Editor’s note: The wrong audio accompanied an earlier version of this story.
The Philadelphia Opportunities Industrialization Center is one of the region’s oldest and largest providers of job-training and career-development services. The nonprofit is committed to combating poverty, unemployment, and illiteracy.
Last month, the Rev. Dr. Kevin R. Johnson took the reins, succeeding president and CEO Robert Nelson, who retired after 30 years.
Johnson is confident that Philadelphia is equipped to help those citizens who struggle most. “I think Philadelphia is poised to help out not just people at OIC, but really folk all across this great city,” he said.
Founded in 1964 by Dr. Leon Sulllivan, the pastor of Zion Baptist Church, OIC has provided adult education, job training, GED instruction, and after-school and hospitality programs for decades. Now OIC is shifting its focus in some ways toward an emphasis on digital literacy.
Half of Philadelphia’s adult population is considered low-literate, according to the Center for Literacy, meaning many would have trouble filling out a job application. And Johnson said literacy is the first step in helping the city’s struggling population find employment.
“You start to see that cycle that continues from generation to generation,” he said. “The other day, I gave a quote — ‘some men and women succeed because they are destined to, but most men and women succeed because they are determined to.’ And after I said that, [one of the students] said, ‘How do you spell the word destined?’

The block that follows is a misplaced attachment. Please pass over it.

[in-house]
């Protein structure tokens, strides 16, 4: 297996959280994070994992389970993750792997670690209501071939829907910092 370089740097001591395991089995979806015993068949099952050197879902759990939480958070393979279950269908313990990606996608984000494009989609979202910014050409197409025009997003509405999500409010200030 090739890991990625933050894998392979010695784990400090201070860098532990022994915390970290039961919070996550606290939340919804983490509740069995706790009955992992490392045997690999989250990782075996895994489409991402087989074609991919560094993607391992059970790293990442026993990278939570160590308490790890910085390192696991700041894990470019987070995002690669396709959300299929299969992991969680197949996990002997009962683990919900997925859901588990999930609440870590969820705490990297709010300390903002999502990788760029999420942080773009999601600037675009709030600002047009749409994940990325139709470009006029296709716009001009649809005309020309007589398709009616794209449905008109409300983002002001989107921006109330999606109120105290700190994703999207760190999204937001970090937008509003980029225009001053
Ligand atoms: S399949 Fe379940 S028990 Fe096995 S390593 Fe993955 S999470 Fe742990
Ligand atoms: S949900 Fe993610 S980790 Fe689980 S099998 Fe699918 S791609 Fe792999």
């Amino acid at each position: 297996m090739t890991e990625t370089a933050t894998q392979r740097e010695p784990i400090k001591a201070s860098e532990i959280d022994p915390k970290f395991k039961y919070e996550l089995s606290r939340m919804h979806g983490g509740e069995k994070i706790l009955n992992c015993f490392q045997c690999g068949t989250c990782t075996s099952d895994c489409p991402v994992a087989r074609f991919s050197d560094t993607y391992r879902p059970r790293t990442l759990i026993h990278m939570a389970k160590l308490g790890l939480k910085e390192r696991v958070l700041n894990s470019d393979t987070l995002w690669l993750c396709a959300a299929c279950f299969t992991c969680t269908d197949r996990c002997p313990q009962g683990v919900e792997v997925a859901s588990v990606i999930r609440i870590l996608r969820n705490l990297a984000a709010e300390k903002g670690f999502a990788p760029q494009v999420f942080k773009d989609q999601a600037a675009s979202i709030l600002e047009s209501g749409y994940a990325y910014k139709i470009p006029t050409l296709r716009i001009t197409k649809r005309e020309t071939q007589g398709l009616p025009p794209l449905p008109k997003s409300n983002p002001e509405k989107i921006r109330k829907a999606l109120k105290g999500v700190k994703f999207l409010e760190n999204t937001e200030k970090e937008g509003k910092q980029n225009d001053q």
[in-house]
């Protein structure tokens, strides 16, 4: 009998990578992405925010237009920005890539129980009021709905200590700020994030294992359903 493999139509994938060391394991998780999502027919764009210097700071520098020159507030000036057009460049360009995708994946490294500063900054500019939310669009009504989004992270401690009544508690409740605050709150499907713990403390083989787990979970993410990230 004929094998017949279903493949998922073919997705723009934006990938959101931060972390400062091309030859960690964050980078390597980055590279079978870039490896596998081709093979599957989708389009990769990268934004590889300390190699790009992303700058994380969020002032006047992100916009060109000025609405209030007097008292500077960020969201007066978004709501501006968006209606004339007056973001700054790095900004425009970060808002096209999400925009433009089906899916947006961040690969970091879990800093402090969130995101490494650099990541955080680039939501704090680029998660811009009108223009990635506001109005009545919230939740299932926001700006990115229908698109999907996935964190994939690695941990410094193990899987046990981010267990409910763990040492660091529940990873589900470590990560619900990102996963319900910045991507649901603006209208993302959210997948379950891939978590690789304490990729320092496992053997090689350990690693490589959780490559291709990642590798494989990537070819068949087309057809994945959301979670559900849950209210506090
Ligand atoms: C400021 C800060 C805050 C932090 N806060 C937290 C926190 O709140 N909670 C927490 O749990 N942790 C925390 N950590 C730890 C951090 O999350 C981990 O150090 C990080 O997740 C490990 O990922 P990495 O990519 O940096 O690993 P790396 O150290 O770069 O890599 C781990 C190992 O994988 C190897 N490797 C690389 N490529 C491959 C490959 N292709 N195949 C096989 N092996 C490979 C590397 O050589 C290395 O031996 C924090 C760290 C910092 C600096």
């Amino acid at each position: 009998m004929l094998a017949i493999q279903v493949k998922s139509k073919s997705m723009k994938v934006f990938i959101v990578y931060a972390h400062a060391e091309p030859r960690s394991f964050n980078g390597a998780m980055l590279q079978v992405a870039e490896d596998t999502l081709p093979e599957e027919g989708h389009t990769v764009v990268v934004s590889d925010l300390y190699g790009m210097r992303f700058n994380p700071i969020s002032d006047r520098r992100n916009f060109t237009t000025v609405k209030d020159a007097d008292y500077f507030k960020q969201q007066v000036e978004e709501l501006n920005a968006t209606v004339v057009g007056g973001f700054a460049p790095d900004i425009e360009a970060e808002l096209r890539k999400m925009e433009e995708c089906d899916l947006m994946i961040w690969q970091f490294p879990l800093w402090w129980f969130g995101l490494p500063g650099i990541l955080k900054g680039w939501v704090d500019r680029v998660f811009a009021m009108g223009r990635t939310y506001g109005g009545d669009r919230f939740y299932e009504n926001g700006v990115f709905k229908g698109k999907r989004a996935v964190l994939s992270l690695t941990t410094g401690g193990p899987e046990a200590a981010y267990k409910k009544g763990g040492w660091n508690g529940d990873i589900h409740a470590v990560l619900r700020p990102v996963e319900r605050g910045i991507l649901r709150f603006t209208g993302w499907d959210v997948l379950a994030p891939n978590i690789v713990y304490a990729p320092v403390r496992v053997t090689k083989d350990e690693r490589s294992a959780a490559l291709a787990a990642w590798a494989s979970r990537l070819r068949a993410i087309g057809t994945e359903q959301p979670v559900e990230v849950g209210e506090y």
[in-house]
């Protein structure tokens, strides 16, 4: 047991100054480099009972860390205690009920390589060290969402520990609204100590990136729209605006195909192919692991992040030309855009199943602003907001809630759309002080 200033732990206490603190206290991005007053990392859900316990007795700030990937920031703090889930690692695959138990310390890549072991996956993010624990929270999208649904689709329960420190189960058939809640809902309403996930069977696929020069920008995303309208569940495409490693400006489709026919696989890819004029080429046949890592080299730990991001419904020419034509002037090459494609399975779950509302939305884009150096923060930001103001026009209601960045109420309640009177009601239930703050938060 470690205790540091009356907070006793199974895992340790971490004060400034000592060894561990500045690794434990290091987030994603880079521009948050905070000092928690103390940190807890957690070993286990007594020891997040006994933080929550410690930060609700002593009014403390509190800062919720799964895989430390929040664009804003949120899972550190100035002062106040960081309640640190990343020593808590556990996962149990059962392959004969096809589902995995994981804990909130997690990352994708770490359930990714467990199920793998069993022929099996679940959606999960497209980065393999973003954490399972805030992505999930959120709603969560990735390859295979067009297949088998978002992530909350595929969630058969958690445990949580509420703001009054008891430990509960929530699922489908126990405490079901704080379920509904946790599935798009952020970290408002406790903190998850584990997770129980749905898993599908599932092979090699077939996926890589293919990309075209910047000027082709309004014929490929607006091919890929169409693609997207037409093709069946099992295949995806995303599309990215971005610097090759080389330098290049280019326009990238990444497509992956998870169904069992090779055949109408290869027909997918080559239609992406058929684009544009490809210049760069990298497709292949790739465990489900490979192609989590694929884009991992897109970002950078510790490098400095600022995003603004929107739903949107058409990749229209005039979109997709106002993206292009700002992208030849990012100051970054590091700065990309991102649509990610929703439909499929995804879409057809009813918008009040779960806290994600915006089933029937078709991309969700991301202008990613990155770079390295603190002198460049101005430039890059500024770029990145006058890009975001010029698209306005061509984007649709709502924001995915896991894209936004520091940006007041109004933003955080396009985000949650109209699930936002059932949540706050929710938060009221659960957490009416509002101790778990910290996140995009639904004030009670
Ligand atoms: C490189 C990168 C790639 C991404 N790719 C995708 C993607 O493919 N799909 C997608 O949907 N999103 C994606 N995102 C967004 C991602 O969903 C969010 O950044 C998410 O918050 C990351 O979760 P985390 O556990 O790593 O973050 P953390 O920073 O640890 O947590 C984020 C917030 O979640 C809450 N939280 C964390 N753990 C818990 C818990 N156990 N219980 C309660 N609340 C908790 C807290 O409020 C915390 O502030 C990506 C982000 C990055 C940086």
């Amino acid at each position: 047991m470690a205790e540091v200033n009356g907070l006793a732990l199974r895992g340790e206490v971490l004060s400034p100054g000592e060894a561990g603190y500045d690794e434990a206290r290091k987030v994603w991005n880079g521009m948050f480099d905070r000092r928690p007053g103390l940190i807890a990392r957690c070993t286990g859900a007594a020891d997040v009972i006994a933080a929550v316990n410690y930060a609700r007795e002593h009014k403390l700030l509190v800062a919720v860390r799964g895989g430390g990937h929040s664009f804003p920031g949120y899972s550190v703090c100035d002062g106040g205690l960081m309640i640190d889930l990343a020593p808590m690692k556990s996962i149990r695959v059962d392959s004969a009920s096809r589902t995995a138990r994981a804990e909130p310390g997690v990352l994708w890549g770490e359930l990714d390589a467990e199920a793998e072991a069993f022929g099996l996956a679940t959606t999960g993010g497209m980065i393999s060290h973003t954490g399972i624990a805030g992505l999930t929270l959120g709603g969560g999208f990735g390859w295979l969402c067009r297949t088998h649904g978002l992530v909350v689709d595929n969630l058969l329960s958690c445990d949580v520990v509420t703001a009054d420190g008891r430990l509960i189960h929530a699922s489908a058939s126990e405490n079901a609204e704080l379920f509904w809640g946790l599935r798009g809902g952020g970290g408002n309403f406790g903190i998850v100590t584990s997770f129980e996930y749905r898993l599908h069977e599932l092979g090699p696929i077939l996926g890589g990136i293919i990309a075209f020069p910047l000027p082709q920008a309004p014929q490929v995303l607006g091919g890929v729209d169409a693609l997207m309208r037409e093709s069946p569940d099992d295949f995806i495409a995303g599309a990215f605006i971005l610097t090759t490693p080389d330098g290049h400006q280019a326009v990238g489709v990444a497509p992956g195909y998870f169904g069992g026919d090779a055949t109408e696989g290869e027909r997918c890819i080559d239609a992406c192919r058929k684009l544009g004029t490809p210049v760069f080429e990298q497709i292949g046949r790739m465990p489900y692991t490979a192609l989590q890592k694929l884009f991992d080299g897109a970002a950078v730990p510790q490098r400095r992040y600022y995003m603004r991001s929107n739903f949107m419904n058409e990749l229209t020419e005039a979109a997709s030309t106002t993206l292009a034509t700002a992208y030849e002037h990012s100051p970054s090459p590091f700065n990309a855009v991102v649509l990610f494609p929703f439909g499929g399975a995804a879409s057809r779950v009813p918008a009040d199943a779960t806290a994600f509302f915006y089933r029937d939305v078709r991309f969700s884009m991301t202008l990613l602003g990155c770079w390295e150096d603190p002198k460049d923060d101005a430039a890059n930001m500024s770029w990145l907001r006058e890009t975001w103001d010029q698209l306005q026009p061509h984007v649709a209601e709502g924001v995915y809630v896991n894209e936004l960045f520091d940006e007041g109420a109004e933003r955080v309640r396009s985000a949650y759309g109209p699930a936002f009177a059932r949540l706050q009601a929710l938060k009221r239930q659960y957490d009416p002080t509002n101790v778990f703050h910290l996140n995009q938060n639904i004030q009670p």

‘That’s how deep illiteracy is in Philadelphia.” he said.
Further, he said, OIC has to broaden its focus beyond serving the unemployed to helping the under-employed.
“We really have to get into the tech jobs,” Johnson said, “because that’s when people can start making $85,000 a year.”
Johnson grew up in Texas and began preaching when he was 16. In his last job, he served as senior pastor of Bright Hope Baptist Church in North Philadelphia. The rhetorical skills he honed over the years have helped him connect with people who arrive at OIC, he said.
“When I see the people coming through the doors, they’ve given up hope. They have given up on themselves,” Johnson said.
“So while I don’t use God or Yahweh, I still inspire them … it may be a quote by Langston Hughes or it may be a quote by Harry Truman. It may be a quote by Winston Churchill,” he said. “I try to inspire people because I know what inspiration did for me.”
Johnson left his post at Bright Hope Baptist Church amid reports that congregants felt rebuffed by him when they asked about the church’s finances, including his salary.
Johnson said he was transparent about finances and his salry, adding that the controversy stemmed from a time last year when he thought briefly of running for mayor.
With the primary election less than three months away, Johnson said Philadelphia needs a leader who can make it a world-class city.
“Whoever becomes the next mayor must be that person who can speak to the hearts and to the minds of the next generation,” he said.
“And for me, it’s about creating good-paying jobs right here in Philadelphia,” Johnson said. “And if we can do that at OIC, then we can start to replicate that around the nation.”